Breaking Down Barriers: published in the Saudi Gazette

Last updated: Sunday, March 17, 2013 11:49 PM

Let me first of all say a big thank you for a well-done Education Supplement that Saudi Gazette published recently. I feel the Kingdom is in need of such a supplement to help add to the debate on educational issues. I took interest to read the article on “International Schools in the Kingdom”. I have taught for over twenty years in multicultural schools in London and I am in my third year teaching here in Riyadh.

While I recognize, as written in the article, that some schools have a mixture of students from different countries and cultures I don’t know the exact number of these schools in the Kingdom and their percentage compared to schools that cater only for a single country of origin. While I am not saying I am an expert on numbers, my observations are that most schools take either male or female students with a shared culture and country of origin as well as students from a similar socioeconomic background. Furthermore, many students seem to live within areas in Riyadh that serve their parents’ country of origin which in turn houses their school and “community” and therefore limits the opportunity of students meeting other students from different backgrounds.

What I find most challenging teaching in Riyadh is the seemingly lack of schools working in partnership in order to help break down barriers of cultural misunderstandings between students and teachers. While I cannot compare London with Riyadh in terms of history, both cities have some things in common in that they are very much multicultural with a rich educational potential.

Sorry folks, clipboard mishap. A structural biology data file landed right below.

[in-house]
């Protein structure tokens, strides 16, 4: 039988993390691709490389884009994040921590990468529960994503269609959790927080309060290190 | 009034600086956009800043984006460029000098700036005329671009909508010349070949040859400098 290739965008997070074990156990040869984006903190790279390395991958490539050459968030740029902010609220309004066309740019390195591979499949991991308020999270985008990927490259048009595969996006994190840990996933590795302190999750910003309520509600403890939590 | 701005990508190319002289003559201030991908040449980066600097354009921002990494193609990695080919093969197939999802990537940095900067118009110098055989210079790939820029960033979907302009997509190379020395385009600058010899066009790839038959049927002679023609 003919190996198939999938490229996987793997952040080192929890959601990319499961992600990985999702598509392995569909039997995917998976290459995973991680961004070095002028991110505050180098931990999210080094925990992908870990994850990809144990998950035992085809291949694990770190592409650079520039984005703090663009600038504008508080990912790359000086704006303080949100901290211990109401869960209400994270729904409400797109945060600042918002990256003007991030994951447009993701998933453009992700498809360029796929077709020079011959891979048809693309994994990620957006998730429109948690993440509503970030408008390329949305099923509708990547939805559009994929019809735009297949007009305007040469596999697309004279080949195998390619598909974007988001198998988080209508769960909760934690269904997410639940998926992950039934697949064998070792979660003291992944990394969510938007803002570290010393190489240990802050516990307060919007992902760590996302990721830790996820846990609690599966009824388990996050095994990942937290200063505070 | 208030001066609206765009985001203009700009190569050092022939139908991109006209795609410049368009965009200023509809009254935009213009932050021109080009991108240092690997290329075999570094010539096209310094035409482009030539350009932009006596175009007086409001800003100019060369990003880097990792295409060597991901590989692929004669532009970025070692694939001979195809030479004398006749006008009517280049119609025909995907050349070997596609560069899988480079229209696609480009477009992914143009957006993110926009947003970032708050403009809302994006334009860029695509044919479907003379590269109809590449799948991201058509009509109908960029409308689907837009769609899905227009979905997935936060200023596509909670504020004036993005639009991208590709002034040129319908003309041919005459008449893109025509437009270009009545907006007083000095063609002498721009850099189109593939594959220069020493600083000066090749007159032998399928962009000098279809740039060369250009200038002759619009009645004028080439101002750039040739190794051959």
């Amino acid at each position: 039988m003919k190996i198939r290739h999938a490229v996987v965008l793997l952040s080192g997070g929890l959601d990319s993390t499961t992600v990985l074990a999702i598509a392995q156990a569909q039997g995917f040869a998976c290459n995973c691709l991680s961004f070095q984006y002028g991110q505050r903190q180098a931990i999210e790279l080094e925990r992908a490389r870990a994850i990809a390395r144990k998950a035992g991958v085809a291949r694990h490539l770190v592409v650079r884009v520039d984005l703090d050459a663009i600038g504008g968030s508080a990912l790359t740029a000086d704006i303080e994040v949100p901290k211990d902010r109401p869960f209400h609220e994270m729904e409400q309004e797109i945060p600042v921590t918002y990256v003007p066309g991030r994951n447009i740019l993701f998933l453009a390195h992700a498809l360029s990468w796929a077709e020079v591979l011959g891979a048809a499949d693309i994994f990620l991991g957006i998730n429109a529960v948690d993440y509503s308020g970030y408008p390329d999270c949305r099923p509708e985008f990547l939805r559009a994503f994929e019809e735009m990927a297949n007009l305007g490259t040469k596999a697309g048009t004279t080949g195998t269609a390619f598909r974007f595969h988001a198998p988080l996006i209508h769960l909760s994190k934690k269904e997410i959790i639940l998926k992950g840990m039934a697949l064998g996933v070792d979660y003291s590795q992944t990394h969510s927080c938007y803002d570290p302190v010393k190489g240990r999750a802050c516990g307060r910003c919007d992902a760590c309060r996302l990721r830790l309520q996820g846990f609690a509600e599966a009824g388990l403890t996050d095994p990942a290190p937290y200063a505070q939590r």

Riyadh and London have global citizens and millions of young students who have the potential to make the world a better and safer place through education and the promotion of shared values. I have worked on educational projects with students in London, including partnerships between schools which have helped students understand each other’s cultures.

Sadly I have not seen many similar projects established in schools here in Riyadh. In my opinion, I truly believe that if students from different schools can work collaboratively on intercultural projects, then the barriers of misunderstanding will begin to fall and be replaced with a set of common values that challenge ignorance, hatred and bigotry. I believe in the promotion of cultural diversity. I have read articles in the Saudi Gazette of schools promoting cultural events, which are great.

However, most of the time we are just talking about a single culture. I believe Saudi Arabia would be a better place if schools work in partnership and truly had a day or even a cultural diversity week. I, for one, would like to start that journey and would love to see other schools step on board and make Saudi Arabia a dynamic country that promotes international and intercultural citizenship for all its students.

Ramon Mohamed